October 2002. Hurricane Sandy (later downgraded to Superstorm Sandy) slammed most of the East Coast, traveling across the Atlantic to the Caribbean and north, up the Eastern Seaboard to Canada. Sandy killed several people and left $65 billion in damages in the United States alone. Shortly afterward, an email came my way of one man’s experience with Sandy. Following are highlights of his observations:
The excitement, novelty and “coolness” wears off after day three.
You are never really prepared to go weeks without electricity, water or heat. Never!
Just because your generator is running like a top does not mean it is producing electricity.
If you do not have water stored up, you are in trouble! A couple of cases of bottled water is not water storage.
Even the smallest little thing you get from the store should be stocked up. Things like an extra spark plug for the generator, barbecue lighter, batteries or matches.
It is surprising how quickly normal social behavior goes out the window. Three people were killed at gas stations within 50 miles of here. I didn’t say three fights broke out, three people were killed!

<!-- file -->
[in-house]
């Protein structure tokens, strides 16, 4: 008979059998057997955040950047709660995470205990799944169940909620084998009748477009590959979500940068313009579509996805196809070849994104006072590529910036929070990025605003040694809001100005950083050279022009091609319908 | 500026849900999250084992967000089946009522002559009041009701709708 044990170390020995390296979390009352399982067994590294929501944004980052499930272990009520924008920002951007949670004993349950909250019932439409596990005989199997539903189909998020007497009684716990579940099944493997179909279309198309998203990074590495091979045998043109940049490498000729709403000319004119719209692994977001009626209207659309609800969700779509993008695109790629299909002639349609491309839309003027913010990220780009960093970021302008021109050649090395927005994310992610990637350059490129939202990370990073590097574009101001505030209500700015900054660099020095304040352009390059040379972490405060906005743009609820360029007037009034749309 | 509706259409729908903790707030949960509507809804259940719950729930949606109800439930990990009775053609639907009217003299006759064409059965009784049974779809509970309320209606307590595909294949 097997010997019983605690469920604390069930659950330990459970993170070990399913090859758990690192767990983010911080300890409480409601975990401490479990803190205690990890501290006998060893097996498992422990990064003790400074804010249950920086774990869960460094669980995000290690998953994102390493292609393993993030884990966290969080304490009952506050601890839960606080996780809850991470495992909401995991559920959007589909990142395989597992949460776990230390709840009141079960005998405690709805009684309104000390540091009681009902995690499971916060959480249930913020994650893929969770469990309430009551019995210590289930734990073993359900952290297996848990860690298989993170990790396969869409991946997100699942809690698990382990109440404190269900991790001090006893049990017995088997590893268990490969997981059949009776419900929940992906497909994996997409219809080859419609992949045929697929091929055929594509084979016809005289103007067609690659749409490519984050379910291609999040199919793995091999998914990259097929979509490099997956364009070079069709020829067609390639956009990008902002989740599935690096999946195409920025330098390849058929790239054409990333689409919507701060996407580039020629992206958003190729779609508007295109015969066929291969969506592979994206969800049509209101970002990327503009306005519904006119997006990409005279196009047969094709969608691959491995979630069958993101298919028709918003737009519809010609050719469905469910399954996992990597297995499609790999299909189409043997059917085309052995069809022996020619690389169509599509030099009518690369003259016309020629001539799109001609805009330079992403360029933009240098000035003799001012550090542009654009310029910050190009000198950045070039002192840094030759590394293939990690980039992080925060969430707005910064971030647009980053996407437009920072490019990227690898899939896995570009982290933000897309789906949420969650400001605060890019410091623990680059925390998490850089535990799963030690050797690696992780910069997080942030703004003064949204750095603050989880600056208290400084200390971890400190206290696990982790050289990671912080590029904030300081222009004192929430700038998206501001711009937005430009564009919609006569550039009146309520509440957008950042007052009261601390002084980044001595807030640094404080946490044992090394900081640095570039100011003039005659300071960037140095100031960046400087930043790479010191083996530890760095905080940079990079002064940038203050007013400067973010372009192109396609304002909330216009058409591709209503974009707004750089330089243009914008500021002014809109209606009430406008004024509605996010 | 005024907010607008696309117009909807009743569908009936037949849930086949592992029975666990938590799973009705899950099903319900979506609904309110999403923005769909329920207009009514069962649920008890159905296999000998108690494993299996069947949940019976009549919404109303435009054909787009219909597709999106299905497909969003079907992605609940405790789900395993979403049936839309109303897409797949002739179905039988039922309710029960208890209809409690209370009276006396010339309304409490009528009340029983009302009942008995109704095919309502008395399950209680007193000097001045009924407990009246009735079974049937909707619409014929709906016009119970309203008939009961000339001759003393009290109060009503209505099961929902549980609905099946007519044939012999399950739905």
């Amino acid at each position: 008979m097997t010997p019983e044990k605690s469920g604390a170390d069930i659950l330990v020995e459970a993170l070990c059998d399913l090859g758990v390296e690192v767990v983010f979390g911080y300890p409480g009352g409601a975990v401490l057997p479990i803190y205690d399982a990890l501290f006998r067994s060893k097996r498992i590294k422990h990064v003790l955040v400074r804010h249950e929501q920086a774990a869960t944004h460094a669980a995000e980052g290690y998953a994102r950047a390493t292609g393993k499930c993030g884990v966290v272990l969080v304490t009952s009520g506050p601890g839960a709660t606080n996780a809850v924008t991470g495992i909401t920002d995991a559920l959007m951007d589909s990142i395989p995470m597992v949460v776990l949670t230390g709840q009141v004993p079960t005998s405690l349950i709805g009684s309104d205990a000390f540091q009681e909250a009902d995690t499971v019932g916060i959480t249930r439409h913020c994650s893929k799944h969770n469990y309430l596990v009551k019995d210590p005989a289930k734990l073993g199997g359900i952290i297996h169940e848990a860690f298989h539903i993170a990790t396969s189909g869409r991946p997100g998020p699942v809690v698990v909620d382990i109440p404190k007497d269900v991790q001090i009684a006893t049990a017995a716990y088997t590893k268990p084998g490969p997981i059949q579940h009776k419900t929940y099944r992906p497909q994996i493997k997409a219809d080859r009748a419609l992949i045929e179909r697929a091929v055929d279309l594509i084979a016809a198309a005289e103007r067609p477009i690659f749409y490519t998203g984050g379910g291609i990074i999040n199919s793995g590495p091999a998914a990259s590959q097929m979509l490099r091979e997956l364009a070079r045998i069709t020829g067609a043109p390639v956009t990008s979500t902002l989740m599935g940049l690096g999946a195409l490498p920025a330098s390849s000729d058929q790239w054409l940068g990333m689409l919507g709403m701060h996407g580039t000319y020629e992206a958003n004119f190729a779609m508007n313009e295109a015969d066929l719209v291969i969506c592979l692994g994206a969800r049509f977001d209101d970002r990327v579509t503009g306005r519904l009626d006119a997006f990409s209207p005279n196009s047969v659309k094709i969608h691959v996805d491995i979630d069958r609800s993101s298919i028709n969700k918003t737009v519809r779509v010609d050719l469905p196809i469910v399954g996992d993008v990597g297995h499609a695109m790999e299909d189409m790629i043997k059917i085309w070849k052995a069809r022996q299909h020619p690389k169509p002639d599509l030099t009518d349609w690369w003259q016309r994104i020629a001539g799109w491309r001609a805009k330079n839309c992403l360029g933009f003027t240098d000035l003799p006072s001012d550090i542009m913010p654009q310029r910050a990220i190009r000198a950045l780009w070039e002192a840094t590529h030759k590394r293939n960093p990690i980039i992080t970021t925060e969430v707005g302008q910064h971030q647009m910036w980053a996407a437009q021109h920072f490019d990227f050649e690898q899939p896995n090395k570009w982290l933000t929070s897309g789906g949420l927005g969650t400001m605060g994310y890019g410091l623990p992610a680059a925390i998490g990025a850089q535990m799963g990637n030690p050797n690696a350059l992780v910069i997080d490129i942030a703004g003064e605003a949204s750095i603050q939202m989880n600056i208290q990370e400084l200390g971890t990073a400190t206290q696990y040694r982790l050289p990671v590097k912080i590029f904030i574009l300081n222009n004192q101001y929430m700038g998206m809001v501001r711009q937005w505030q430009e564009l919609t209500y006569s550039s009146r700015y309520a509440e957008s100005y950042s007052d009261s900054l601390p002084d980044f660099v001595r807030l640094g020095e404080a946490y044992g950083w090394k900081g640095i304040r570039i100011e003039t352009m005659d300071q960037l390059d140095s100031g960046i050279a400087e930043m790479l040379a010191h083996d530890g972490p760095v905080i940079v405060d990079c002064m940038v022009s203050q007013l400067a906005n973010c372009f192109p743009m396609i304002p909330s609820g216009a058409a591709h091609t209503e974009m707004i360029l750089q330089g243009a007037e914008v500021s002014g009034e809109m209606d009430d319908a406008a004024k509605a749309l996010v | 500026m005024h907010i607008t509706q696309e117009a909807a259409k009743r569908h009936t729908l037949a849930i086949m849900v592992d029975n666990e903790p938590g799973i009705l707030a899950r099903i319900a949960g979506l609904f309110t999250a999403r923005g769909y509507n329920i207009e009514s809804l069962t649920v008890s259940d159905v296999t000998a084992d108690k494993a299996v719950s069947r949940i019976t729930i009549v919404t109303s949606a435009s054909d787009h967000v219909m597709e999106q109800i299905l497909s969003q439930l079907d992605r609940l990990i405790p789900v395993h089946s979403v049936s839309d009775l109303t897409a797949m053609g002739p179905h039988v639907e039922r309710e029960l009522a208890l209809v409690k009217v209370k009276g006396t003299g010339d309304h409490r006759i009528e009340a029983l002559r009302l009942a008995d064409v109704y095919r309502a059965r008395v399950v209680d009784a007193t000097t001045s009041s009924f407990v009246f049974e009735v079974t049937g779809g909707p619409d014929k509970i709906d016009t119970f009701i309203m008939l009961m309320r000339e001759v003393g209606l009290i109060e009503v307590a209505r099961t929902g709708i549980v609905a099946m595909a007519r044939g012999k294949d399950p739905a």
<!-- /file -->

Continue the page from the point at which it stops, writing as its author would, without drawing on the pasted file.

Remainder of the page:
Cash is king. All the money in your savings account does you absolutely no good.
You eat a lot more food when you are cold. You also need more food than you think when your kids are out of school for two weeks.
The electrical grid is way more fragile than I thought.
You quickly become the guy in the neighborhood who knows how to wire a generator to an electrical panel or you the guy whose Masters degree in accounting suddenly means nothing.
A woman who can cook a fine meal by candlelight over the barbecue or an open fire is worth her weight in gold.
All the stored food in the world is useless if your kids won’t eat it.
You might be prepared to take care of your children and their needs, but what about when the neighborhood children start showing up at your door?
You really do not want to be the “unprepared parents,” the kids turn on you pretty quick.
There was a strange peace knowing all I had to do each day was keep my family safe, warm and fed, but my peace was someone else’s panic.
Some people totally shut down in an emergency, there’s nothing you can do about that.
Your town, no matter how small, is entirely dependent on outside sources of everything. If supply trucks stop rolling due to road damage, fuel shortages or for any reason, you could be without for a very long time.
Food for thought. Your questions and comments are always welcome at email@example.com
For previous columns check out my blog at www.disasterprepdave.blogspot.com. Dave Robinson is an author, pastor and freelance writer. His book, “Disaster Prep For The Rest Of Us,” is available on Amazon.com, barnesandnoble.com and other online booksellers.